A day after the government banned imports of an herbal drug containing ephedra, the parents of a teenager who died after taking the product testified Tuesday before a Senate hearing on how safe any ephedra-containing supplements are.
Sean Riggins was a 16-year-old athlete in exceptionally good condition, but on Sept. 2 he was so sick that he couldn’t play in a big game with his Lincoln, Illinois, high school football team, testified his father, Kevin Riggins.
Instead, Sean sat on the bench, suffering from a headache and stomach pain, and later went home to sleep. A doctor, the next day, said he had bronchitis and sent him home. But within a few hours, Sean went into convulsions and stopped breathing. He died at a hospital of what doctors said was a heart attack.
“When my son passed away of a heart attack, I had no idea what to think,” Kevin Riggins testified at a Senate subcommittee hearing. “He didn’t smoke or do marijuana or take drugs.”
But an autopsy showed that he did take Yellow Jackets, an herbal drug laced with the herb ephedra, along with a kola nut extract which contains caffeine. The combination can cause blood vessel constriction, a rapid heart beat, a sudden rise in blood pressure.
And that’s what killed Sean Riggins, Logan County Illinois coroner Charles Fricke told the Senate Subcommittee.
“The heart was racing so fast it could not pump the blood,” said Fricke. “It’s our opinion that the (heart attack) is consistent with the effects of ephedrine. No other problems were found.”
Sean’s death was not the first caused by ephedra, a dietary supplement that is sold at service stations and convenience stores as an energy booster and weight control product, said Sen. Dick Durbin, an Illinois Democrat. He said Food and Drug Administration reports link ephedra to 81 deaths and 1,400 incidents of heart attack, high blood pressure and stroke.
And, yet, said Durbin, the FDA still allows the herbal supplement to be sold.
“We have seen a reluctance on the part of this administration to act to protect American consumers from this product and I just can’t understand it,” he said.
The FDA on Monday did stop imports of Yellow Jackets, e-mailing the Dutch operator of an Internet site selling the pills that it is illegal to market dietary supplements as alternatives to cocaine and other street drugs.
Ephedra is an herb that is legal to sell as a dietary supplement popular for weight loss and body building. But Durbin and some critics have asked the FDA to ban all ephedra products. One manufacturer, Metabolife International Inc. of San Diego, is now under investigation by the Justice Department about claims by a company official that it had received no reports of adverse health linked to its product.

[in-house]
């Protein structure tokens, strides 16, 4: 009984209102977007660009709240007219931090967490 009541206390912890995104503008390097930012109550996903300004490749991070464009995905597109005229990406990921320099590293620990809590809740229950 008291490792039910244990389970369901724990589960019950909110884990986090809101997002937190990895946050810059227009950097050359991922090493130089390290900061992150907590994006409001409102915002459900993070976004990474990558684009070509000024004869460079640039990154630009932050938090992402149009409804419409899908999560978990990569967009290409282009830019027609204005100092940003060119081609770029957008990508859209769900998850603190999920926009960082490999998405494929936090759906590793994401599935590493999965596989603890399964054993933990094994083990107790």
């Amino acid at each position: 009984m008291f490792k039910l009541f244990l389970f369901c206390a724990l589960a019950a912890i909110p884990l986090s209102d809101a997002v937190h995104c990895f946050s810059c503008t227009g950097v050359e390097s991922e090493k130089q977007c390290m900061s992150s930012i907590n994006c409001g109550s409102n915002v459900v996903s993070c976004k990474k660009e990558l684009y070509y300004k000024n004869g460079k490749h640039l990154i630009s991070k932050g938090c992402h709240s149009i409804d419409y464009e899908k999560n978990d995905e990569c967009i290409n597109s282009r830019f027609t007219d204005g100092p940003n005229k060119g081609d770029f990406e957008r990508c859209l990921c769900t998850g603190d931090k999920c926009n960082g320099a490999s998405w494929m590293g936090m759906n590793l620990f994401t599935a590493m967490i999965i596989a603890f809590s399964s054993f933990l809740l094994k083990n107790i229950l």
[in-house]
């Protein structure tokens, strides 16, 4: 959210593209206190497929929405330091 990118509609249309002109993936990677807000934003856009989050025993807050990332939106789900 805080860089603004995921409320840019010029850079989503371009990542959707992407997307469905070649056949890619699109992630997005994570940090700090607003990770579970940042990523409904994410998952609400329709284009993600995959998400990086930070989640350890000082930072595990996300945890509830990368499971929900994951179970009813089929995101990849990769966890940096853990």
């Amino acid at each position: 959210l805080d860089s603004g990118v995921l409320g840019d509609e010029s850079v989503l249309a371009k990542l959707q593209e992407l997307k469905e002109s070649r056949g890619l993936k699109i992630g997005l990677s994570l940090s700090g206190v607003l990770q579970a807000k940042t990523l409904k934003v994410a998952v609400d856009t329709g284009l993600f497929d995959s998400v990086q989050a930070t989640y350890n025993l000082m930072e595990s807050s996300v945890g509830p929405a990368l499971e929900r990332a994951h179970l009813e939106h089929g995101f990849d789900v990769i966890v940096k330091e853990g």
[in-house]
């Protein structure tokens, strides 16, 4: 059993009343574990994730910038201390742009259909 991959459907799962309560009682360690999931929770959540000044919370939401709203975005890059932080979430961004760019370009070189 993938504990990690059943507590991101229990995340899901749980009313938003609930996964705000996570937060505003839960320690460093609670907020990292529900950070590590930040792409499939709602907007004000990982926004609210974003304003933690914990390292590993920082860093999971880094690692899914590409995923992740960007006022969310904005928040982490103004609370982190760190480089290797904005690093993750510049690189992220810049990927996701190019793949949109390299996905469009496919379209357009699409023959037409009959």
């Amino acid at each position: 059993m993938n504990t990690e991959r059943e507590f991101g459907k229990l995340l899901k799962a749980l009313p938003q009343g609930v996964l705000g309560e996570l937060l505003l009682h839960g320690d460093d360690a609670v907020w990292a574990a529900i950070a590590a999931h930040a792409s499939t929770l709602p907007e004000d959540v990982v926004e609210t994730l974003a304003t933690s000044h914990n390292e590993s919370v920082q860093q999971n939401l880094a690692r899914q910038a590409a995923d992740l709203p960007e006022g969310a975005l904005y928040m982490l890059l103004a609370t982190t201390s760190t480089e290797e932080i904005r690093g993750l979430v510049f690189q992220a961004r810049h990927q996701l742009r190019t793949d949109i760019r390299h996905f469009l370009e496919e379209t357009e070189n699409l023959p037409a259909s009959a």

Lanny Davis, a Washington attorney representing Metabolife, however, testified that many reports of dangerous side effects from ephedra are based on “unverified telephone calls.”
He said there have been 30 scientific studies showing that Metabolife’s ephedra product “is safe and effective” when used by adults as directed.
The Yellow Jackets issue is separate, focusing not on ephedra safety but on illegal marketing.
“There does not appear to be any legitimate use for this product,” the FDA said in a warning letter e-mailed to the Dutch operator of a Yellow Jackets Web site.
“Consumers should not purchase or use these or similar products available through the Internet or elsewhere,” FDA Acting Commissioner Lester Crawford said.
Riggins, in his testimony, said that students in Lincoln and in other small towns now can easily buy ephedra-laced supplements, using them to stay awake, to get a “buzz” and to lose weight.
Sean’s mother, Debbie, said that “kids are the target” of manufacturers of Yellow Jackets and other ephedra supplements.
“They do it to get hyper so they can stay awake,” said Debbie Riggins. “They will take several at a time to keep them wired all day.”
Ephedra products have been banned in Canada. The U.S. armed services have ordered ephedra products removed from military base stores where they were once sold. The National Collegiate Athletic Association banned use of the supplement by student athletes and now conducts test each year to enforce that ban.
Dr. Ronald M. Davis of the American Medical Association said that based on reports of adverse medical effects, his organization believes “the weight of available clinical evidence supports the remove of dietary supplement products contain ephedrine alkaloids from the market.”